Game Development


I’ve been using Gamebryo lately and the more I use it the more I like it. What I like the most is the toolset. Yesterday I was able to create an object in MAX that had 3 different textures with the default shader and apply an animation. I was then able to directly export this into the level editor, see the animation, and add a sound property. From there I was able to load the file into the game and with some debugging to see my object move around.

The equivalent in my engine right now would have been a monumental task, involving material files, adding programming for the sound and animation, and study of the code to figure out how to get the animation in the right place and to update over time.

The more I use it the more I realize the art problem with my own game was that I lacked the artist support tools that they provide

1. Level editor, with support for custom properties
2. Editing/viewing shader properties by artists in MAX
3. MAX previewer using the game renderer
4. Direct import of levels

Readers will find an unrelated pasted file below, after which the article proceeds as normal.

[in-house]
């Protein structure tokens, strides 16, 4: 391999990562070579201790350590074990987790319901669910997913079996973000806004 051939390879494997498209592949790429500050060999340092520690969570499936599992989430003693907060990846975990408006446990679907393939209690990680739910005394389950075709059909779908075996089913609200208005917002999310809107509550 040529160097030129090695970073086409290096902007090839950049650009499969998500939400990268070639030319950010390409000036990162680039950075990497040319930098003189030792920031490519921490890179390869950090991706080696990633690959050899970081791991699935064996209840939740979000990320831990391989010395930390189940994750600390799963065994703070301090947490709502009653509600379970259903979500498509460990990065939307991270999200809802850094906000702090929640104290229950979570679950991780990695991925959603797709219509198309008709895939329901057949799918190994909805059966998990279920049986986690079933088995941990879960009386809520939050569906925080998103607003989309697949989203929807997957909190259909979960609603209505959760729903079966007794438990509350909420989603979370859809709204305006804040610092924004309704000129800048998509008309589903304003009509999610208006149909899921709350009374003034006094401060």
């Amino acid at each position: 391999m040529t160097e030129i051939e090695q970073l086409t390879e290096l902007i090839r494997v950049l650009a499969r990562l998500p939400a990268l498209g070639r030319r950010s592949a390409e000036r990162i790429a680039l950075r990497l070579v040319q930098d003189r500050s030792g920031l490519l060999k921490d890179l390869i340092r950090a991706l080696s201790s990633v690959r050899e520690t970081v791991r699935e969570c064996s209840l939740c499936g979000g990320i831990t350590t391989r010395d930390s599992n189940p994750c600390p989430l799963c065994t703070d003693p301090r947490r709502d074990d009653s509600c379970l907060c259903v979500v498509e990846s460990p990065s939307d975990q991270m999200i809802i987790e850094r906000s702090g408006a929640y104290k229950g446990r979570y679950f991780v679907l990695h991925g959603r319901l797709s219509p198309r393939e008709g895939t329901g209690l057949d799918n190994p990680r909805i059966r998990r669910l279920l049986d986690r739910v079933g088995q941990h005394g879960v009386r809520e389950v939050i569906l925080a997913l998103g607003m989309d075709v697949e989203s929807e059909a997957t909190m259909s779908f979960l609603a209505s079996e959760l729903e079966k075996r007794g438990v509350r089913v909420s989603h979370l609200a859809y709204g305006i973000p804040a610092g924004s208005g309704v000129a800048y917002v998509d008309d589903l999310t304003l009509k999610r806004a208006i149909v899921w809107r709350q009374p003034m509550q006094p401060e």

5. Direct support for .fx shaders

If I had these things from the beginning I would have saved months that I otherwise wasted redoing art assets and the levels would have looked 10X better. Plus it would have been supported on the consoles.

Support is also very good. I get answers the same or the next day and the technicians are helpful.

My only major complaint is the documentation is incomplete. Yesterday, I spent 3 hours trying to figure out how to load their level asset format and then get the scene node root pointer. It took me 2 days to figure out how to load a custom shader, again mostly debugging. The documentation tells you part of what you need to know, with undocumented preconditions, or references to other systems. In those cases you have to debug the samples and source which is very time consuming.

Ogre is very good about this, where I generally can program from the documentation and didn’t have to build the source until late in the project.

What’s ironic is had I known about Gamebryo at the start of my project I wouldn’t have licensed it. The licensing fee would have scared me away, and if it didn’t, I still wouldn’t have used it. I would have looked at Ogre’s documentation and whatever I want to do would be very clear, vs. days of debugging in Gamebryo, assuming I had the source.


Knowing what I do now, at the end of this project, I would have licensed it. I spent more than the licensing fee in wasted money on artists, redoing art myself, and setting up hard to use tools.

If I manage to find a publisher I’m probably just going to restart the project and use Gamebryo. Especially now that I’ve already been learning it.